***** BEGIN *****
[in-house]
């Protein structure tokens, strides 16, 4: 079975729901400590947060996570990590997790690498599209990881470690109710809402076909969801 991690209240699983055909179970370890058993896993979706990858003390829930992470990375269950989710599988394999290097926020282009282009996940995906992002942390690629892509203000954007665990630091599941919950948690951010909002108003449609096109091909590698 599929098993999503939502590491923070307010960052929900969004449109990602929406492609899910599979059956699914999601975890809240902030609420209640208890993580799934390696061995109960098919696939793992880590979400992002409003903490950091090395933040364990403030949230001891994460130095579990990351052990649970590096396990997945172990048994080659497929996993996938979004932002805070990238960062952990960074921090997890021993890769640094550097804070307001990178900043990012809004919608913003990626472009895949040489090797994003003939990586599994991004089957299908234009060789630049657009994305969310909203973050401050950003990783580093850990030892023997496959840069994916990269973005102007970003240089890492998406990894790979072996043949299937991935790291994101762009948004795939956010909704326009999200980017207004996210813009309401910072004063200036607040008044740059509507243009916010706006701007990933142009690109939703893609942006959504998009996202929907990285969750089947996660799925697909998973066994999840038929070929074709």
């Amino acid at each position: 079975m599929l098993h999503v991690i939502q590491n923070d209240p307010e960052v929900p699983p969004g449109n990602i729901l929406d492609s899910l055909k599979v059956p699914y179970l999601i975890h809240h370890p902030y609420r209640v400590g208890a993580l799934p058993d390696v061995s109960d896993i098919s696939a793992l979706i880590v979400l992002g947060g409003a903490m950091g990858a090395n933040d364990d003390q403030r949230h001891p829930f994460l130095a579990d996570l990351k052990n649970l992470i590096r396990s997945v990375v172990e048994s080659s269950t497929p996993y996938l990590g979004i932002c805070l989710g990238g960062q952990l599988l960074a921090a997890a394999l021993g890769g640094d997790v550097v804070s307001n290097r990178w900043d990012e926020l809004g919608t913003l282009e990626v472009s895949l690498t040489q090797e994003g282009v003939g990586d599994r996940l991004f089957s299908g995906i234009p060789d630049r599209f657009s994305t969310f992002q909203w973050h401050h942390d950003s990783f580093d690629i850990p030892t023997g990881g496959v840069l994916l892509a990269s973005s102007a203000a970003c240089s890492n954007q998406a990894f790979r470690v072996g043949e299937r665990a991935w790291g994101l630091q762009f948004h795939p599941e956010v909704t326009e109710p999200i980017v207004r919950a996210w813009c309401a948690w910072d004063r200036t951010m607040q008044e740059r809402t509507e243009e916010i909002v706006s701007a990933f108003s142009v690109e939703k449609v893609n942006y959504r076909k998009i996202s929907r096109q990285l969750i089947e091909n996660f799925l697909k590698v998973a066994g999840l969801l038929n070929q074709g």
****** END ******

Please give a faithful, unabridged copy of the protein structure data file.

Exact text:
[in-house]
């Protein structure tokens, strides 16, 4: 079975729901400590947060996570990590997790690498599209990881470690109710809402076909969801 991690209240699983055909179970370890058993896993979706990858003390829930992470990375269950989710599988394999290097926020282009282009996940995906992002942390690629892509203000954007665990630091599941919950948690951010909002108003449609096109091909590698 599929098993999503939502590491923070307010960052929900969004449109990602929406492609899910599979059956699914999601975890809240902030609420209640208890993580799934390696061995109960098919696939793992880590979400992002409003903490950091090395933040364990403030949230001891994460130095579990990351052990649970590096396990997945172990048994080659497929996993996938979004932002805070990238960062952990960074921090997890021993890769640094550097804070307001990178900043990012809004919608913003990626472009895949040489090797994003003939990586599994991004089957299908234009060789630049657009994305969310909203973050401050950003990783580093850990030892023997496959840069994916990269973005102007970003240089890492998406990894790979072996043949299937991935790291994101762009948004795939956010909704326009999200980017207004996210813009309401910072004063200036607040008044740059509507243009916010706006701007990933142009690109939703893609942006959504998009996202929907990285969750089947996660799925697909998973066994999840038929070929074709």
């Amino acid at each position: 079975m599929l098993h999503v991690i939502q590491n923070d209240p307010e960052v929900p699983p969004g449109n990602i729901l929406d492609s899910l055909k599979v059956p699914y179970l999601i975890h809240h370890p902030y609420r209640v400590g208890a993580l799934p058993d390696v061995s109960d896993i098919s696939a793992l979706i880590v979400l992002g947060g409003a903490m950091g990858a090395n933040d364990d003390q403030r949230h001891p829930f994460l130095a579990d996570l990351k052990n649970l992470i590096r396990s997945v990375v172990e048994s080659s269950t497929p996993y996938l990590g979004i932002c805070l989710g990238g960062q952990l599988l960074a921090a997890a394999l021993g890769g640094d997790v550097v804070s307001n290097r990178w900043d990012e926020l809004g919608t913003l282009e990626v472009s895949l690498t040489q090797e994003g282009v003939g990586d599994r996940l991004f089957s299908g995906i234009p060789d630049r599209f657009s994305t969310f992002q909203w973050h401050h942390d950003s990783f580093d690629i850990p030892t023997g990881g496959v840069l994916l892509a990269s973005s102007a203000a970003c240089s890492n954007q998406a990894f790979r470690v072996g043949e299937r665990a991935w790291g994101l630091q762009f948004h795939p599941e956010v909704t326009e109710p999200i980017v207004r919950a996210w813009c309401a948690w910072d004063r200036t951010m607040q008044e740059r809402t509507e243009e916010i909002v706006s701007a990933f108003s142009v690109e939703k449609v893609n942006y959504r076909k998009i996202s929907r096109q990285l969750i089947e091909n996660f799925l697909k590698v998973a066994g999840l969801l038929n070929q074709g």